Dr. Scott MacDonald's blog

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Shipping, Trade, and China

Shipping remains a critical factor in global trade and also has been a key factor in the rise of the Chinese economy since the last decades of the 20th century. However, the 2008 Great Recession caught global shipping in a period of fleet expansion and greater capacity to carry freight per ship. Post-2008 the shipping industry has faced tough times. Trade has not recovered from levels prior to that year. Rates have been drastically cut, company revenues have plummeted, some companies went into bankruptcy (as with South Korea’s Hanjin Shipping in 2016), and other companies have merged.

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The Hanjin Bankruptcy and Choppy Seas

In early September the Korean shipping company, Hanjin, went into bankruptcy, no longer able carry the burden of its $5.5 billion debt, a long string of losses, and brutally intense competition coupled with the loss of support from its bankers.

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China, Football FDI, and Soft Power

It is often said football or soccer is a universal language that everyone understands. It is estimated around 250 million people play football in 200 countries, making it the world’s most popular sport.

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Chinese Companies and the Changing Business Landscape

Chinese multinational corporations (MNCs) are finding the new global business landscape daunting. In their transformation from being domestic-oriented firms into companies expanding into foreign markets and acquiring foreign enterprises, Chinese MNCs have benefited from easy access to international capital markets and foreign and Chinese state-owned financial institutions. However, this is changing. Looking at the turmoil in international financial markets, access to capital likely will be harder to obtain as foreign investors are now more risk-adverse and taking a harder look at corporate risk profiles. Furthermore, many state-owned Chinese companies have relatively high debt portfolios compared to many of their Western counterparts.

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China-Venezuela relations: The Ties that Bind?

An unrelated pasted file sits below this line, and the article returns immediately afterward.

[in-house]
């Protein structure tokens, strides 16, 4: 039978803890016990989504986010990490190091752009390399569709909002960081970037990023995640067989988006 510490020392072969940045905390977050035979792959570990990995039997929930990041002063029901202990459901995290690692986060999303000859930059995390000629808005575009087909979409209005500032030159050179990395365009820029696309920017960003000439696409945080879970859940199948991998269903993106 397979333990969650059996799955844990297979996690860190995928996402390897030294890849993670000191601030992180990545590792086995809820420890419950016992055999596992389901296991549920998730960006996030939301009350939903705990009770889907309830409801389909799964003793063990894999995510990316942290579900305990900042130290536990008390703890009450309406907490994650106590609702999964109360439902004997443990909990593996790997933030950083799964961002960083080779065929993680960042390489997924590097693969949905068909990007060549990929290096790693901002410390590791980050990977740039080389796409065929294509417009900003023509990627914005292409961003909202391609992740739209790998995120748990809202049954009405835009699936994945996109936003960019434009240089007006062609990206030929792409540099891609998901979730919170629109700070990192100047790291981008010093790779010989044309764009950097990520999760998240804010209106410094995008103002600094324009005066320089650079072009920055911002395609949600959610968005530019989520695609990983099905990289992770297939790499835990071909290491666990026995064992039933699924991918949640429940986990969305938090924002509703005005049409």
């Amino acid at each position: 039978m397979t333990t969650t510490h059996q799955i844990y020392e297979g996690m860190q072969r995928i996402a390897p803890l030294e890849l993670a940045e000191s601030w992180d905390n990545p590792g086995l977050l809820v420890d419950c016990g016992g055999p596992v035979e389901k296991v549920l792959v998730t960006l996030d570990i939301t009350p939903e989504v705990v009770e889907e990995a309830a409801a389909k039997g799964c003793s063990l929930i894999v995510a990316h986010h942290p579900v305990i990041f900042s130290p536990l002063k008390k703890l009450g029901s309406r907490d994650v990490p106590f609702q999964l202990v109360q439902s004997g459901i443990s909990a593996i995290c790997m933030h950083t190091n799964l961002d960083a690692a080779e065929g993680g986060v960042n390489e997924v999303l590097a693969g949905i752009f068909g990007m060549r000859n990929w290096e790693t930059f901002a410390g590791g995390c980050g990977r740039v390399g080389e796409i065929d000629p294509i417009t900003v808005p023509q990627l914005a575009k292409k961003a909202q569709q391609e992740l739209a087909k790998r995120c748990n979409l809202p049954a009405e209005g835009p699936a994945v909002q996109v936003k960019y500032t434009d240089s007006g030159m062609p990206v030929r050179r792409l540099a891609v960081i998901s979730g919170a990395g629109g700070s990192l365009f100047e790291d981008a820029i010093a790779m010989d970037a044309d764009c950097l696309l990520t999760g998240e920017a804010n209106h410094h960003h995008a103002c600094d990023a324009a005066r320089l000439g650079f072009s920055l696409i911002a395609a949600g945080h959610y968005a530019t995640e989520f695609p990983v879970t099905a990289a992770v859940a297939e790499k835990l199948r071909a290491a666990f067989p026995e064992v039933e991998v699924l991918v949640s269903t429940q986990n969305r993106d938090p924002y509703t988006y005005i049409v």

Chinese government officials and businesses must be rethinking their commitment to Venezuela. Although the Latin American country holds the largest proven oil reserves in the world, it remains questionable if PDVSA, the state-owned oil company, has the ability to repay the debts it has incurred in past years.

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The Challenges of China Abroad

Much has been made about the expansion of Chinese multinational companies globally. While commodity prices were up, times were good for both Chinese companies and their local counterparts in Africa, other parts of Asia, and Latin America.

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China and Latin America–A Changing Relationship

During the early years of the 21st century Chinese multinational companies (MNCs) actively engaged in Latin America. An abundance of natural resources and a growing Latin American middle class fit China’s needs for essential raw materials and a growing Latin American middle class fit the Asian country’s need for overseas markets. In turn, Latin America was able to diversify export markets for its oil, copper and soybeans.

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2014’s Unexpected Oil Crash: Implications for China’s Economy and Global Commitments

Economic forecasts often do not work. That was evident in 2014 with the surprising +40 % plunge in oil prices. While this signaled economic problems for Iran, Russia, Nigeria and Venezuela, it is a positive development for other countries, including China.

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The Global Rollercoaster and Chinese Business

Chinese business has come a long distance. Throughout the first seven decades of the 20th century China was largely inward looking and disrupted by political fragmentation, famine and foreign invasion. Although Mao Zedong reunified China, it was Deng Xiaoping’s rise in 1978 that made the economy a central priority, perceived as a useful vehicle to pull millions of Chinese out of poverty and restore China as a serious international power. Two short decades after Deng, Chinese business, both state-owned and privately held, began to stride in significant numbers on to the international stage.

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Corporate Rationalization and Iron Ore Miners: Tough Times

The global iron ore mining industry is undergoing a major rationalization, which emphasizes the importance of corporate flexibility in the face of changing market conditions. Iron ore industry prices have fallen from over $130 per metric ton (CFR Tianjin Port prices) at year-end 2013, hitting their lowest level ($89) in almost two years in June. Numerous analysts expect that prices will stay below $100 for the rest of 2014 and possibly 2015, as well. A major driver of this price plunge is oversupply, partially caused by the ramping up of production by the major multinational corporations (mainly Australian and Brazilian) that dominate the business.

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